Saturday Star

Abusing the White House?


WE CAN all thank Melania Trump for giving us a clearer sense of what she and her family are looking for from their stay in the White House.

In court papers Melania filed on Monday as part of a libel lawsuit against the parent company of the Daily Mail, she said the British tabloid and website, by falsely reporting she had once worked as a prostitute, caused the First Lady to miss “major business opportunit­ies” and “multimilli­on-dollar relationsh­ips”.

The lawsuit said Melania’s missed deals would have involved “apparel, accessorie­s, shoes, jewellery, cosmetics, hair care, skin care, and fragrance”.

Melania’s role as first lady to President Donald Trump would have offered her a “once-in-a-lifetime” opportunit­y to cash in, the lawsuit noted, but the reputation­al damage done by the Daily Mail had disrupted those plans. Melania’s spokespeop­le said reporters and others had misinterpr­eted the language in the suit and the first lady had “no intention” of trying to profit from her role.

Fortunatel­y for another Trump, the president’s daughter Ivanka, nothing yet seems to have unwound similar opportunit­ies afforded by being a member of one of the world’s most famous families, with regular access to two of the world’s most powerful men (her father and her husband, Jared Kushner, a senior adviser to the president).

Shortly after Trump was elected, Ivanka’s eponymous accessorie­s company drew criticism for aggressive­ly marketing jewellery she had sported during a 60 Minutes interview about her and her father’s White House plans.

More recently, Ivanka has stated she would part ways with the Trump Organisati­on and her own business by moving to Washington and taking a “leave of absence”.

Meanwhile, she has invited titans of industry for dinner at her home, where the guests included the chief executive of Wal-Mart. Ivanka’s clothing line is sold in Wal-Mart stores, and Wal-Mart has an interest in a number of decisions that the White House will make, including corporate tax rates, trade agreements and labour regulation­s.

The taint of possible self-dealing that clings to Ivanka’s comings-and-goings, is a step more pronounced with Kushner. Privy to innermost White House decisions, he has yet to distance himself from his family’s real estate operations: He moved his assets into a trust controlled by his mother.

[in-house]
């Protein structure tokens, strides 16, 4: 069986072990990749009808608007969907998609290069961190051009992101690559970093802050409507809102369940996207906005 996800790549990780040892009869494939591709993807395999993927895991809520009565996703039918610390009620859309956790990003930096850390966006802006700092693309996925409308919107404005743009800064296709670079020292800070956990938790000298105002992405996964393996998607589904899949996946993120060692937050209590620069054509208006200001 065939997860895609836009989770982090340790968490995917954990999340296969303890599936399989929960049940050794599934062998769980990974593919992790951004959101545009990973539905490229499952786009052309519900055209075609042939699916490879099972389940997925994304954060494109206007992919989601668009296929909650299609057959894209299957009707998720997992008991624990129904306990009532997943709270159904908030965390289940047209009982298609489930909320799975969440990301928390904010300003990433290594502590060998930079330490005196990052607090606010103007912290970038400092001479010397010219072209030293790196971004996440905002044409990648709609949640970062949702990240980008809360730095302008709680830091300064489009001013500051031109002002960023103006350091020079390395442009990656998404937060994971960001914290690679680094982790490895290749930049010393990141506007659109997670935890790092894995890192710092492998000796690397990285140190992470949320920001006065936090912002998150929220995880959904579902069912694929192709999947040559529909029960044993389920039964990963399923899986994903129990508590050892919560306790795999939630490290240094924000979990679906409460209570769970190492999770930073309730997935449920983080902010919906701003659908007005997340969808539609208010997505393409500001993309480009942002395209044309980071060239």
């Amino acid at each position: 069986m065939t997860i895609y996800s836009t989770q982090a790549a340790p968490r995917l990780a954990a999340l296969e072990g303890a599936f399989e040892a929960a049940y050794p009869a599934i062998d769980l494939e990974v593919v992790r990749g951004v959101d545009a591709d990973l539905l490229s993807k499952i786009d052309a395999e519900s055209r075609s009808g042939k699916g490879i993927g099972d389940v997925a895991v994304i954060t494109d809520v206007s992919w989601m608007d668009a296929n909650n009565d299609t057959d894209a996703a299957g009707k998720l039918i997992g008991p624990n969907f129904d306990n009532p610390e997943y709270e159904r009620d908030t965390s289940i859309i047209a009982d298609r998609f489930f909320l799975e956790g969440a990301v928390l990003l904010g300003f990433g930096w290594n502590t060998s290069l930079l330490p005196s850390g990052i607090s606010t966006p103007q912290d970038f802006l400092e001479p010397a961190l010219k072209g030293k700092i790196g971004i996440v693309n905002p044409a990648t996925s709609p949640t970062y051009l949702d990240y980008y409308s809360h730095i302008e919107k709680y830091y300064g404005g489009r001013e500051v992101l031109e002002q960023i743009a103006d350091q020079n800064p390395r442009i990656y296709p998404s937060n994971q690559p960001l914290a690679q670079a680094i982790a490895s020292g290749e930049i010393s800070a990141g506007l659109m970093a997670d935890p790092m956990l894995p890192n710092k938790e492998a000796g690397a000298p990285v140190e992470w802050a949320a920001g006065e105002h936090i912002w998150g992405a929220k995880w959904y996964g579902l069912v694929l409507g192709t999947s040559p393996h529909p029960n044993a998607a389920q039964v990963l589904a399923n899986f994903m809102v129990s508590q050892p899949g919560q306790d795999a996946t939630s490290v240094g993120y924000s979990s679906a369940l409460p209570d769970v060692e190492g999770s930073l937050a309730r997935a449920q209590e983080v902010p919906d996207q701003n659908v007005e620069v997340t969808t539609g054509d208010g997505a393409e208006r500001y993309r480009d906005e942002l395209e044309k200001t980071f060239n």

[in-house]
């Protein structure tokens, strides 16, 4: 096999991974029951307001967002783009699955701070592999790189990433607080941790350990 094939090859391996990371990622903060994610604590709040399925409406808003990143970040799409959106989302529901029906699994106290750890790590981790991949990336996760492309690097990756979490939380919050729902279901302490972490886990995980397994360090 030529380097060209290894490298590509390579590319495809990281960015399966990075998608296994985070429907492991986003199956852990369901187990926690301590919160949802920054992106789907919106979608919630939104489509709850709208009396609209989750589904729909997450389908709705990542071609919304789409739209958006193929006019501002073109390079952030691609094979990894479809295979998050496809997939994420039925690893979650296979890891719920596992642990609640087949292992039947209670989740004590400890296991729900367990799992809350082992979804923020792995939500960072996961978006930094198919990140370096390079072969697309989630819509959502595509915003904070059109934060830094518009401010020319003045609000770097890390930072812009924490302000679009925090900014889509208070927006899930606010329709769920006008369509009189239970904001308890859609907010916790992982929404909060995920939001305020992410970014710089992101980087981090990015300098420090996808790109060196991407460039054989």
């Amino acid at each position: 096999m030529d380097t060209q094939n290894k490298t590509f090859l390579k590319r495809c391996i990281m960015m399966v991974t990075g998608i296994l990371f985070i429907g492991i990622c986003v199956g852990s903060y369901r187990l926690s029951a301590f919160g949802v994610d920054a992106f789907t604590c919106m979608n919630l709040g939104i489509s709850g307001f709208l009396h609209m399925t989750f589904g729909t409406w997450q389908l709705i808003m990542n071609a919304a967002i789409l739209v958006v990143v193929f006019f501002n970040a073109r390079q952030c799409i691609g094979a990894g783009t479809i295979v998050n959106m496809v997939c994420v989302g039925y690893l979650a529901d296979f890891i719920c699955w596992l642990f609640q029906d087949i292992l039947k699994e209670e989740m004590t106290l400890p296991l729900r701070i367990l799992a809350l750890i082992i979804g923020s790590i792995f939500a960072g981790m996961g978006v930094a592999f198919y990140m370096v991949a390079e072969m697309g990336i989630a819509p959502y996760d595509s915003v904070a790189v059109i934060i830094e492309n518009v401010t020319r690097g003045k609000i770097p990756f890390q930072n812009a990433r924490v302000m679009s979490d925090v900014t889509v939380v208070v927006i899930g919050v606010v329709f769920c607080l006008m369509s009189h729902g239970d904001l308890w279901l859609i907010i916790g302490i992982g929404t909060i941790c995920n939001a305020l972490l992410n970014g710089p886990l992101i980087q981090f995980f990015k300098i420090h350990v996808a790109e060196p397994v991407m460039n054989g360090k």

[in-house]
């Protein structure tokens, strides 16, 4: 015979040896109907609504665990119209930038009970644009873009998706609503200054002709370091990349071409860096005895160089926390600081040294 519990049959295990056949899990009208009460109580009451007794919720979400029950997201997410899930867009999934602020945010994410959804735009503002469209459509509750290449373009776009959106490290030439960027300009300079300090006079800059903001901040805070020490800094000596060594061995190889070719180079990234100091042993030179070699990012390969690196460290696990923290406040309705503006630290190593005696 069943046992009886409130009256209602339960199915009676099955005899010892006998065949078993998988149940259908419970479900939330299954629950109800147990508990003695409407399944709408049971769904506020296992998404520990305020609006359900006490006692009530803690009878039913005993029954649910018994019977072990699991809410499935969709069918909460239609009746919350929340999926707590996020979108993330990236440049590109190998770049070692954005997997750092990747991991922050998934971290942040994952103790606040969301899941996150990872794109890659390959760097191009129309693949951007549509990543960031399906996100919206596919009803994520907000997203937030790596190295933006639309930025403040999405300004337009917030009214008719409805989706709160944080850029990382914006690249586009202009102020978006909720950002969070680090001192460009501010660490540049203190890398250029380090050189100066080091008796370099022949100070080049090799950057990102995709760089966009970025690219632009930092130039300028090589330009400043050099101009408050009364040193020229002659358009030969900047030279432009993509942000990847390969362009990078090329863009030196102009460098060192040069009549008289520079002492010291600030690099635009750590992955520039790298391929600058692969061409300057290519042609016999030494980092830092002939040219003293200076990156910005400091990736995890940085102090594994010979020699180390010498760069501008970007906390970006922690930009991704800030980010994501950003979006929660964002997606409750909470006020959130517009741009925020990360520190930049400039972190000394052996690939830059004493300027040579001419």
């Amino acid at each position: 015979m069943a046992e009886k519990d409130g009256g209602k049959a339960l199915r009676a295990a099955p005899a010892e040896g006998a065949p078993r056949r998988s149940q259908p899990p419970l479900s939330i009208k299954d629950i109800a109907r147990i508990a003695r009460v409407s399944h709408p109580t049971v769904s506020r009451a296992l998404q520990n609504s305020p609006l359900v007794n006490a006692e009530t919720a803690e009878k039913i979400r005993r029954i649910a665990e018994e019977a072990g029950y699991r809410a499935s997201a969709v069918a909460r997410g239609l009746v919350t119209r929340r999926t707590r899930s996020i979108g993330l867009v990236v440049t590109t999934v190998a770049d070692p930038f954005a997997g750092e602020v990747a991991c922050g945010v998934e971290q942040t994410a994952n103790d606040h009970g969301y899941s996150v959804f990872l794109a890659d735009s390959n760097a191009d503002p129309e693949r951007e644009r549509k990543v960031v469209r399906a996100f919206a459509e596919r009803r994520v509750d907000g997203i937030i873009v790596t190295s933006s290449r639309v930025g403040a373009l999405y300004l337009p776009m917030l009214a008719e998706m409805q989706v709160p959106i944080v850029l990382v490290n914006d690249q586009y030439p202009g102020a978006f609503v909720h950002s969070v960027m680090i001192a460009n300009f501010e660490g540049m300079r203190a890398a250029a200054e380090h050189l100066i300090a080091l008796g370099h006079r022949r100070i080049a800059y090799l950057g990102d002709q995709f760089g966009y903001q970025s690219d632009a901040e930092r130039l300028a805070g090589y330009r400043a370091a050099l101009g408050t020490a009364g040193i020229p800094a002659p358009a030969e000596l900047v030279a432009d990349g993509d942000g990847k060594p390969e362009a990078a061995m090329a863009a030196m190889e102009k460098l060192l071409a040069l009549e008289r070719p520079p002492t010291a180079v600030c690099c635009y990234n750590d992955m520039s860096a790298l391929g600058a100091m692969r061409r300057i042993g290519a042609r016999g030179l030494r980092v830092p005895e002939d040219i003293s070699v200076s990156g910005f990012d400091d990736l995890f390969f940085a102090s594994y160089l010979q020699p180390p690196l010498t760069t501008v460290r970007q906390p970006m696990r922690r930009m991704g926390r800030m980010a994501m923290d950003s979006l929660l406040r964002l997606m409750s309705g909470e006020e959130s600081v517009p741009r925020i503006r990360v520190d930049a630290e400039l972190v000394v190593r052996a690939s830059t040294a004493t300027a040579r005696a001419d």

And then we come to Trump himself, who freely mingles his business interests and the authority of the presidency.

On Wednesday he defended Ivanka’s wallet and lit into Nordstrom because the retailer recently dropped her daughter’s clothing line due to weak sales, tweeting: “My daughter Ivanka has been treated so unfairly by @Nordstrom. She is a great person – always pushing me to do the right thing! Terrible!”

For students of good government, Melania’s lawsuit does have an upside: the discovery process.

Since she is seeking at least $150 million (R2 billion) in damages stemming from missed business opportunit­ies, the lawyers representi­ng the Daily Mail should avail themselves of their discovery powers to secure every email, communique and document about White House business prospects that the parents and children discussed. They should also subpoena their tax returns and banking records.

If Trump isn’t inclined to release his returns or be more transparen­t about his business dealings, maybe the courts can help him. – Bloomberg

l O’Brien is the executive editor of Bloomberg Gadfly and Bloomberg View. He has been an editor and writer for the New York Times, Wall Street Journal, HuffPost and Talk magazine. His books include TrumpNatio­n: The Art of Being The Donald.

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